It is a common practice in Asia to remove your footwear before entering sacred places. It is our way of expressing our love and respect toward the Divine, who makes transformation possible. The sacred place is not only believed to be a dwelling place of the Divine, but also a place of deep connectedness with a power higher than ourselves, a space wherein personal and communitarian transformation is possible, a space that helps us reclaim ourselves. This place need not be found only in a distant exotic place or in an intentionally designed place close by; such a place can be discovered in our innermost being, too.
This was true in the life of a woman recently released from prison after having served part of a life sentence. One would expect her to be sorrowful, bitter and fatigued because of the long, lonely and laborious 14 years' imprisonment. But not her. My first encounter with her was just the opposite. She was totally in love with life and invigorated with life-giving energy, bubbling with joy and filled with kindness. Sorrow or pain — none was in her.
She recalled her initial days in prison. She longed to forget her past through some devotion, but where would she get any crystals, or feathers, or sacred threads, or rosaries, or pictures of great gurus? Prison rules barred all of them. She had nothing but empty walls and the bare floor. It was this vacuum and emptiness that brought her face to face with her sorrow, day after day, when she retired to her cell after work.
She wept and wept to vent her pain, grief, anger and shame. It wasn't easy, but there was no other way out except to face these emotions and slowly claim this part of her life. She realized that it wasn't necessary to fight within herself all the time, and she began facing the truth about her life. She was still good, and she discovered this not in a temple or a natural setting, but in the dim and dark corner of the prison. In prison there was no soothing sound of a waterfall, no relaxing music for meditation, no recorded chants to gods and goddesses, nor a therapist to lean on. The prison became her healing sanctuary where she initiated the process of restoring and reclaiming her sacred space.
No place or time can hold it back from us if we desire and heed our inner call of reclaiming our sacred space. Little by little, day by day, our spirits can recover from anything, if only we become attuned to our own internal frequencies and to our innermost divine spaces. Why do we need to deny ourselves our legitimate joyful self? Reclaiming our true authentic self means that we set ourselves free from the habit of fragmentation — of viewing our lives in disintegrated and compartmentalized selves, of seeing ourselves as separate from the wider humanity, of treating ourselves as completely devoid of any impact of the needs of others, of drawing a boundary between the sacred and the secular.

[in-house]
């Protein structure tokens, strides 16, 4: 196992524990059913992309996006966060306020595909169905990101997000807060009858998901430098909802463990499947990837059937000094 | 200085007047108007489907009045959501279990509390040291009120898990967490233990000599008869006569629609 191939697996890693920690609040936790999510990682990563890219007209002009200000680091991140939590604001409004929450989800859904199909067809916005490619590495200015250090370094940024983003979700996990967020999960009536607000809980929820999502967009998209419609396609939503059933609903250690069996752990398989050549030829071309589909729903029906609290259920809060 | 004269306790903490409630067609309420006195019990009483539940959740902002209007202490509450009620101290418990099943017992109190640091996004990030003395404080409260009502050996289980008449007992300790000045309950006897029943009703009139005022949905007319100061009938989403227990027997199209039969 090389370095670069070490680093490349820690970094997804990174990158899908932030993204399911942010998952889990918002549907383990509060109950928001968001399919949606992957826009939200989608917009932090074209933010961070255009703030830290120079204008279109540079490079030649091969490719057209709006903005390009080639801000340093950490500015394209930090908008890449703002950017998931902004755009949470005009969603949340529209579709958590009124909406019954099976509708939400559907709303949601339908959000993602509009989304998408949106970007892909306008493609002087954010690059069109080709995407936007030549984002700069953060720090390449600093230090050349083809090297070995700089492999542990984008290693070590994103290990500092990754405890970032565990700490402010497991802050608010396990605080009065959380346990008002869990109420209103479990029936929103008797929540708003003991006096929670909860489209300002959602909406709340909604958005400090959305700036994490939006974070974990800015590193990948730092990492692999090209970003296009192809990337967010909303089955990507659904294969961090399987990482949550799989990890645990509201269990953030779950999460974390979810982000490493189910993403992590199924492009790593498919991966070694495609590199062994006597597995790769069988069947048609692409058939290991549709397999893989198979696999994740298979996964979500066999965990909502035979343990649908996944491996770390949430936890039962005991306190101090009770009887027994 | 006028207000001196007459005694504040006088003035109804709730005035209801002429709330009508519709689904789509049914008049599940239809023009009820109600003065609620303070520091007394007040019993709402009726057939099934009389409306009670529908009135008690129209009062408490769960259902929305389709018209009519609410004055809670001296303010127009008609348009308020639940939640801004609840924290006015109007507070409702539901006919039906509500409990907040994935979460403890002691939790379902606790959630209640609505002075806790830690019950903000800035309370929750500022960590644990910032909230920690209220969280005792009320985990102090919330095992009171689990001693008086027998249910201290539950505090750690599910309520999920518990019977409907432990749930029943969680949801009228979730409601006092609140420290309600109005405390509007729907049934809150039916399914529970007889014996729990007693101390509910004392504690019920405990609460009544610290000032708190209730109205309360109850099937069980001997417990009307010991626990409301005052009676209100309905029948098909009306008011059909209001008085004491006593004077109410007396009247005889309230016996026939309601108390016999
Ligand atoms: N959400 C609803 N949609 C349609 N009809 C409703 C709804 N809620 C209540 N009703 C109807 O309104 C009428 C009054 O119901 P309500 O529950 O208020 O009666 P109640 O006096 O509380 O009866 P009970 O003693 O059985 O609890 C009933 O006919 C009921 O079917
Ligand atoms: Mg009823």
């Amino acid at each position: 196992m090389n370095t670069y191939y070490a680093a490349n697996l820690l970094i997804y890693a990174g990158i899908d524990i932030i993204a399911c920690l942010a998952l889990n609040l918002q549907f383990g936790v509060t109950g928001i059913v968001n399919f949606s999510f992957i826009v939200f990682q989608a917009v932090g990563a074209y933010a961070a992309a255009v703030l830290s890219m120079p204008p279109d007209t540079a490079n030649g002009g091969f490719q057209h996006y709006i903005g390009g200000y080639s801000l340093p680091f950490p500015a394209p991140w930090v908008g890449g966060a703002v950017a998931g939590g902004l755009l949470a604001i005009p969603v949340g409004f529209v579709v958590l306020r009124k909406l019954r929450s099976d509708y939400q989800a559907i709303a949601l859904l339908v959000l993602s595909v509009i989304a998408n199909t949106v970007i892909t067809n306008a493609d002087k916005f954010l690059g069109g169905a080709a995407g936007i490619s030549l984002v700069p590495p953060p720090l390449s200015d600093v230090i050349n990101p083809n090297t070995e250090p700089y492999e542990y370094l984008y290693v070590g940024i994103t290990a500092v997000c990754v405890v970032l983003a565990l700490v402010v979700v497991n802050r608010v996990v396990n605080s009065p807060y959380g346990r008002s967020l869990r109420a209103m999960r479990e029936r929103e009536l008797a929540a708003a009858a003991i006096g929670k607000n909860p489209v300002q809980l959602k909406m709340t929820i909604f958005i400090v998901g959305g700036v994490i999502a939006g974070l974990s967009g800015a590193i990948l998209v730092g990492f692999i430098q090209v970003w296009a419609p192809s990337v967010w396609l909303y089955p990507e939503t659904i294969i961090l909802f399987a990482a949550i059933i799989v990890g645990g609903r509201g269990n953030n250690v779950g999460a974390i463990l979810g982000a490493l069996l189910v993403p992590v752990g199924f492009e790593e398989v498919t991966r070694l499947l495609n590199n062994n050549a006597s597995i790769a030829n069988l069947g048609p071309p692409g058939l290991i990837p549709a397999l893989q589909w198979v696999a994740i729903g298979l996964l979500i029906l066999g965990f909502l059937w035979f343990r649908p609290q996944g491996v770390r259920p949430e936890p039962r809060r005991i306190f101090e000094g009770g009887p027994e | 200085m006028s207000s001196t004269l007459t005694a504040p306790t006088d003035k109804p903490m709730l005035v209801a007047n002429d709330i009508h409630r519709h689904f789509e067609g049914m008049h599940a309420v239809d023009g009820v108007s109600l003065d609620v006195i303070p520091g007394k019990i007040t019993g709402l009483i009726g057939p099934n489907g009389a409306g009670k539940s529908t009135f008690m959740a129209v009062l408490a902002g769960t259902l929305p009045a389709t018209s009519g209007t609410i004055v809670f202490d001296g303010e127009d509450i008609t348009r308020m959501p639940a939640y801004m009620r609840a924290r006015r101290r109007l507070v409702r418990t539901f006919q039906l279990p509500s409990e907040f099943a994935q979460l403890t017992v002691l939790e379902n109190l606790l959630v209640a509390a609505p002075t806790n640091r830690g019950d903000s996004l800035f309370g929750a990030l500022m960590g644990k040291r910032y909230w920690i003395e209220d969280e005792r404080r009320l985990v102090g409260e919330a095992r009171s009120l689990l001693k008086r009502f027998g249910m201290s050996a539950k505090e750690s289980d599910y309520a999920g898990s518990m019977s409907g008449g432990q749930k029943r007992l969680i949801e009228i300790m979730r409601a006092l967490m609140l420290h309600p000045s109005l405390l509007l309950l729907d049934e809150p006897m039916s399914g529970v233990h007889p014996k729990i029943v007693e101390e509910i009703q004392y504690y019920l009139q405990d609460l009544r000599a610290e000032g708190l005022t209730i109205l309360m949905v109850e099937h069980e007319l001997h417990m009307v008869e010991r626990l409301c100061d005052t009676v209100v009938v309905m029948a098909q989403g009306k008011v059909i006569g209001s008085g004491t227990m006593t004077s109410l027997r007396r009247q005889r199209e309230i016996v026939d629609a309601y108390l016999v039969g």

This was evident in the life of Vimala Thakar, a renowned yogi teacher. Along with the disciples of Mahatma Gandhi, she worked for the uplift of rural India until she met a spiritual teacher, Jiddu Krishnamurthi. She then became a teacher of meditation and led many retreats and meditations. But a few years later, she was once again back in the villages reaching out to the poor.
In A Path with Heart: A Guide through the Perils and Promises of Spiritual Life, Jack Kornfield described an encounter with Vimala, in which he asked her about this transition. She said:
I am a lover of life, and as a lover of life I cannot keep out from any field of life. So when I stop by a poor village in India and people are sick because of lack of clean water, how can I not stop and respond to this suffering? When I come to London, San Diego or Chicago, I also encounter suffering — not from lack of clean water but from lack of spiritual nourishment. As a lover of life, how can I separate any part from the whole?
This deep interrelatedness emerged from her holistic understanding of life. This is a mark of someone who has reclaimed her own sacred space.
It is this infinite sacred space deep within that moves us to expand beyond ourselves and respond to the needs of those suffering. It also draws us to retreat when we overburden ourselves or lose track of direction in our lives, or become narrow-minded and fragmented. This sacred space needs to be preserved at all time, lest we get carried away either by the wind of change outside or by the storms within. This life, then, becomes meaningful when we constantly reclaim our sacred space, though each one's understanding of the sacred keeps changing and evolving as we grow. How sacred would the world become if only each of us could strive a little more to stay in touch with our inner sacred space and reclaim it both deep within and outside!